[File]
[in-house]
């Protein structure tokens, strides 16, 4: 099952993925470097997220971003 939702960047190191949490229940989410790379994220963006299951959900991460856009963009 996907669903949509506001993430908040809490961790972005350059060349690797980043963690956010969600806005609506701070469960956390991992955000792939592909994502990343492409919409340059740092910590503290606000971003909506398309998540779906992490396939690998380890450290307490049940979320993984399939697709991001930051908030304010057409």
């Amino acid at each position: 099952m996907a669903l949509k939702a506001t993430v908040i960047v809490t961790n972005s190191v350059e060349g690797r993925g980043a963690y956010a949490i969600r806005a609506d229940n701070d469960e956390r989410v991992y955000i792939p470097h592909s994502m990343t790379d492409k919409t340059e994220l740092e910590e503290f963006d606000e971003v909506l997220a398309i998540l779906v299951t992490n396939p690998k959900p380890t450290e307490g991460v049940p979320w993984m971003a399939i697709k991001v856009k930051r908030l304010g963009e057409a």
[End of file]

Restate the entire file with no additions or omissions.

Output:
[in-house]
């Protein structure tokens, strides 16, 4: 099952993925470097997220971003 939702960047190191949490229940989410790379994220963006299951959900991460856009963009 996907669903949509506001993430908040809490961790972005350059060349690797980043963690956010969600806005609506701070469960956390991992955000792939592909994502990343492409919409340059740092910590503290606000971003909506398309998540779906992490396939690998380890450290307490049940979320993984399939697709991001930051908030304010057409």
């Amino acid at each position: 099952m996907a669903l949509k939702a506001t993430v908040i960047v809490t961790n972005s190191v350059e060349g690797r993925g980043a963690y956010a949490i969600r806005a609506d229940n701070d469960e956390r989410v991992y955000i792939p470097h592909s994502m990343t790379d492409k919409t340059e994220l740092e910590e503290f963006d606000e971003v909506l997220a398309i998540l779906v299951t992490n396939p690998k959900p380890t450290e307490g991460v049940p979320w993984m971003a399939i697709k991001v856009k930051r908030l304010g963009e057409a």